¶ 31 Here again, the trial court did make a referral for an interdisciplinary evaluation prior to entering the final disposition. The CCA review by the trial court was completed by a licensed clinician after meeting with Dean on 3 August 2021 at the youth detention center. Based on the information personally gathered during an hour-long assessment, the clinician made specific treatment recommendations for Dean in relation to identifiable social, behavioral, and substance abuse issues. This contrasts with the testimony that the State argued could be accepted in place of an interdisciplinary evaluation in In re A.L.B. as the representative testifying about treatment recommendations was not a clinician and had never met the juvenile. Although the trial court did not hear testimony from the clinician who completed the CCA, testimony about a completed interdisciplinary evaluation is not required by § 7B-2502(c) prior to the court entering final disposition.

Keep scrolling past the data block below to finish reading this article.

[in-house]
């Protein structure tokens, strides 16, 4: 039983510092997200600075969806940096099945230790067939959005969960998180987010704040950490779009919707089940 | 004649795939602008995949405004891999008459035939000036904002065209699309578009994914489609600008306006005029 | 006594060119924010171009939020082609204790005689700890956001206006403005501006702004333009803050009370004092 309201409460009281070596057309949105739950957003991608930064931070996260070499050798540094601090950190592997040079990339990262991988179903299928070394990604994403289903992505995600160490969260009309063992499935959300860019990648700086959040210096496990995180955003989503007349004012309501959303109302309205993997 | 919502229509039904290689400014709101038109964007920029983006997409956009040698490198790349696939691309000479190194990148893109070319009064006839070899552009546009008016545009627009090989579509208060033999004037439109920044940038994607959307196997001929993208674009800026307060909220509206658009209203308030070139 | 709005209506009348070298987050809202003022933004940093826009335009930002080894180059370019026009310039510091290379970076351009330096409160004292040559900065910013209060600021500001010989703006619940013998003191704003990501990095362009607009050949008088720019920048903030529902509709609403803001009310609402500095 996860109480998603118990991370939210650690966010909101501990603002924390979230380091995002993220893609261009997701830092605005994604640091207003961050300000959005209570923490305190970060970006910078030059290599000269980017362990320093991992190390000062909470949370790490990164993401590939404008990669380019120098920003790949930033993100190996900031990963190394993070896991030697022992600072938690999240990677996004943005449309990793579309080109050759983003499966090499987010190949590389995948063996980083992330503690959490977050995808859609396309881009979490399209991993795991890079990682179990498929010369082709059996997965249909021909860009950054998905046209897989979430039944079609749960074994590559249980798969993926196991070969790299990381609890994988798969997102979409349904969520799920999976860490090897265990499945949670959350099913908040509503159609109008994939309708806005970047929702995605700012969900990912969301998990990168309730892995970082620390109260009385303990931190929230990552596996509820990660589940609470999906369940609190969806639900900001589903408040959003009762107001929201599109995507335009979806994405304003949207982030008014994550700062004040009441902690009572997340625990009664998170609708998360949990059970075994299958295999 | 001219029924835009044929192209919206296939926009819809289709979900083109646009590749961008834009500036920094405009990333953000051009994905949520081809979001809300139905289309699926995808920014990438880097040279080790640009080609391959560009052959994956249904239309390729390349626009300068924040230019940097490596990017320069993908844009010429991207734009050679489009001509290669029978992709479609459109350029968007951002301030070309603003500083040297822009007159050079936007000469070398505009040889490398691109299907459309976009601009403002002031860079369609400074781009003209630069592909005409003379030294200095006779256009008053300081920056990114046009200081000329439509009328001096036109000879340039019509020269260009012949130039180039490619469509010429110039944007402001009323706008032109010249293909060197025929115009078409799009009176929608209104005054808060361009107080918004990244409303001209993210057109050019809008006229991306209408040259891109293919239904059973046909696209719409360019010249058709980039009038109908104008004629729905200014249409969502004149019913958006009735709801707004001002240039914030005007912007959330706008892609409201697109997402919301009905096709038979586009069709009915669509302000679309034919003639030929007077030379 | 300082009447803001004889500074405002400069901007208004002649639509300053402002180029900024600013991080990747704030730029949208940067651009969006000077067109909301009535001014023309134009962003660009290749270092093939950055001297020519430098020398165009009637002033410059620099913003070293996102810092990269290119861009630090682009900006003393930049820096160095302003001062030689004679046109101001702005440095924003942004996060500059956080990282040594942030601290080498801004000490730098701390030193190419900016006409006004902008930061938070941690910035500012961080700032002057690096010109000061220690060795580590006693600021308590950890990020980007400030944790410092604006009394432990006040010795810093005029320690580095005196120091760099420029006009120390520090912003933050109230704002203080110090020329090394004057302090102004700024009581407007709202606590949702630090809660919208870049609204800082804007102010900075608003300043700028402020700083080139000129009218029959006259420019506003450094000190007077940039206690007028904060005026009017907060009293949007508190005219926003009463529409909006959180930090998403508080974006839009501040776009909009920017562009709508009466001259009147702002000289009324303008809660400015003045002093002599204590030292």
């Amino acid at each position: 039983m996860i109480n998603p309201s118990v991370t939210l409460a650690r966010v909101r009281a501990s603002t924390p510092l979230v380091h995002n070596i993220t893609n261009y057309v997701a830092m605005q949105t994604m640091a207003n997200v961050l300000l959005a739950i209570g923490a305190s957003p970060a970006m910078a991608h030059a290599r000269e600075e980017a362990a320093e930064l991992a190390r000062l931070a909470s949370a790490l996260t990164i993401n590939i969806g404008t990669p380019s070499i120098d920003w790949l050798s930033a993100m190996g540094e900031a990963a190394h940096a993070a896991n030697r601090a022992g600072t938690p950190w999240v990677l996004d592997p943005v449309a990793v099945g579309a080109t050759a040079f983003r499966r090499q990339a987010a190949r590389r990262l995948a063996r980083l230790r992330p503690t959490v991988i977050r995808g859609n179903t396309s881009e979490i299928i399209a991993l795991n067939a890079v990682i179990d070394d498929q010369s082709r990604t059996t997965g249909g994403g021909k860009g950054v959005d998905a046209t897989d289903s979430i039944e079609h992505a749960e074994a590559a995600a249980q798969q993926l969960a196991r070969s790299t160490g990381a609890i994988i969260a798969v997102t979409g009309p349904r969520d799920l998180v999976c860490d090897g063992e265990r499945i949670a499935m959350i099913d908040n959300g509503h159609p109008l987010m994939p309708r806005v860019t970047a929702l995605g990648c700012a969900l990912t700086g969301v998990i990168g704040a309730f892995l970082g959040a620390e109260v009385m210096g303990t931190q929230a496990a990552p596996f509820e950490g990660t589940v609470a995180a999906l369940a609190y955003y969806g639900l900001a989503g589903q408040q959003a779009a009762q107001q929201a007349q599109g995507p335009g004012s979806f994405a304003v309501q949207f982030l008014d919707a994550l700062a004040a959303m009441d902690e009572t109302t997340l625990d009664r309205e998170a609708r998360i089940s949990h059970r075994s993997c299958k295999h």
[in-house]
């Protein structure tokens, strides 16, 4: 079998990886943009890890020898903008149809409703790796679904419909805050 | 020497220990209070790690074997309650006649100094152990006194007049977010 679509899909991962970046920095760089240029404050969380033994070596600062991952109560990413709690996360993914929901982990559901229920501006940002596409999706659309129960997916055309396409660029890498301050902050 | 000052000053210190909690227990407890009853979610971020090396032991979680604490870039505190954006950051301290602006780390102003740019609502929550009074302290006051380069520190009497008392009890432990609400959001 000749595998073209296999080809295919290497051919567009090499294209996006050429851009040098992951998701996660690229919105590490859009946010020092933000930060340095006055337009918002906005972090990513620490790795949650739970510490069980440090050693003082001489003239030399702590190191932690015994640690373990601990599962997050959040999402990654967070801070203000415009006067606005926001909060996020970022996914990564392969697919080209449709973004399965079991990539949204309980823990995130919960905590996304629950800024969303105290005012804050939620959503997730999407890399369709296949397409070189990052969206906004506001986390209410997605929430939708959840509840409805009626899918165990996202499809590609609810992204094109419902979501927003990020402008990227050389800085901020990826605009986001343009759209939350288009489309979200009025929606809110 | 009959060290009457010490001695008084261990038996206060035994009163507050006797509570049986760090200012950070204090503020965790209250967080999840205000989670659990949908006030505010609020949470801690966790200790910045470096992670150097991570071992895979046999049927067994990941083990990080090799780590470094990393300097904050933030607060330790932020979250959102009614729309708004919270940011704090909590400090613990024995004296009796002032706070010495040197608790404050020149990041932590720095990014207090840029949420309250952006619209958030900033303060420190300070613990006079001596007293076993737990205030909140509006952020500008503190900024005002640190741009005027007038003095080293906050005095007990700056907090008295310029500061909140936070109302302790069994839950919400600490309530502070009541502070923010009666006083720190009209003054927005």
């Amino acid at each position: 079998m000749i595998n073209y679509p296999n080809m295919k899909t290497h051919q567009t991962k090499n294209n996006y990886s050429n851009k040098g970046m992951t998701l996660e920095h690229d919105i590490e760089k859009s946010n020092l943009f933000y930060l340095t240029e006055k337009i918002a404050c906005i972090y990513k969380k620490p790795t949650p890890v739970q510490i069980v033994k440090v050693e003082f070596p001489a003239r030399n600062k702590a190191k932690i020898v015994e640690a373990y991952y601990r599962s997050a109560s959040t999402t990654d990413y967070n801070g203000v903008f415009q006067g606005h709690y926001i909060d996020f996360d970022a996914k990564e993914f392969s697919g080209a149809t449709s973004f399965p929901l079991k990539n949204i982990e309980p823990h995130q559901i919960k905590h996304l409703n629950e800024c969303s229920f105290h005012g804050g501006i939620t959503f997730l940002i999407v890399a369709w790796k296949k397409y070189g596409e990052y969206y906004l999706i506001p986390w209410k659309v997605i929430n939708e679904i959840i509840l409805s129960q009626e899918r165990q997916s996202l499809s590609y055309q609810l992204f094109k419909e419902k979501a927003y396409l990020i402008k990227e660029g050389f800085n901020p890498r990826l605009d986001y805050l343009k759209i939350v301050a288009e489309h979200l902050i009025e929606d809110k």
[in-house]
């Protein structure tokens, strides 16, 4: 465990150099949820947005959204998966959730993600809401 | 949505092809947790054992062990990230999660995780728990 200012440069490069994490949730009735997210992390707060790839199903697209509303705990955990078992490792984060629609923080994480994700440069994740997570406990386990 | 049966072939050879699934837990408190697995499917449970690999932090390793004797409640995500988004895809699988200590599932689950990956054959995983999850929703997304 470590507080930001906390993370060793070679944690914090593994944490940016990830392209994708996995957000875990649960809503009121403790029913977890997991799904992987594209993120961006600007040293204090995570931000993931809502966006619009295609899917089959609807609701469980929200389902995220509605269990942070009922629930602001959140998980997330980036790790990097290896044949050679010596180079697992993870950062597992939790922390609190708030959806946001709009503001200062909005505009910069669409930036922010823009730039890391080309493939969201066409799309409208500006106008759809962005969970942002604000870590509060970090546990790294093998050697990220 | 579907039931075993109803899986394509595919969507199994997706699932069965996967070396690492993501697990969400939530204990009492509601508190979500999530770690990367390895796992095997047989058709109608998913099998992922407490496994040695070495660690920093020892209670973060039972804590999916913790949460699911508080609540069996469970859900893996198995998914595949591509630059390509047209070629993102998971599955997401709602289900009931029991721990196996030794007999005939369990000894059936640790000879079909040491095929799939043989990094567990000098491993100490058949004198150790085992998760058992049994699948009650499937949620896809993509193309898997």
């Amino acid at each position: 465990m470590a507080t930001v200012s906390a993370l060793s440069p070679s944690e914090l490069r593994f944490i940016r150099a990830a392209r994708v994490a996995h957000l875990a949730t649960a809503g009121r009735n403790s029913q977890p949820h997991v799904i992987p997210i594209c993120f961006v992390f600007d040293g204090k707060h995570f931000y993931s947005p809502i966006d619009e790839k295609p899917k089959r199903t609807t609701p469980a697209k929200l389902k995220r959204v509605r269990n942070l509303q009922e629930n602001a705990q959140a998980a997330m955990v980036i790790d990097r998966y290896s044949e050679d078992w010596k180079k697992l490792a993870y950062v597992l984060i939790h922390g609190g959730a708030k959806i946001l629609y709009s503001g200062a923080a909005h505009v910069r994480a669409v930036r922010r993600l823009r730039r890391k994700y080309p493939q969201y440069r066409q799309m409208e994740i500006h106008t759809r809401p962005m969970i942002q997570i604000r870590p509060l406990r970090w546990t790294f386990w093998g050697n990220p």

¶ 32 Accordingly, we conclude that the CCA accepted by the trial court was sufficient to qualify as an interdisciplinary evaluation under § 7B-2502(c).
¶ 33 For the foregoing reasons, we affirm the trial court's denial of the motion to suppress and affirm the entry of the disposition order.
Report per Rule 30(e).
1. Pseudonyms are used to protect the identity of the juvenile and the juvenile witness in this case. See N.C. R. App. P. 42(b)(1).
Judges DIETZ and MURPHY concur.
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Docket No: No. COA21-562
Decided: March 15, 2022
Court: Court of Appeals of North Carolina.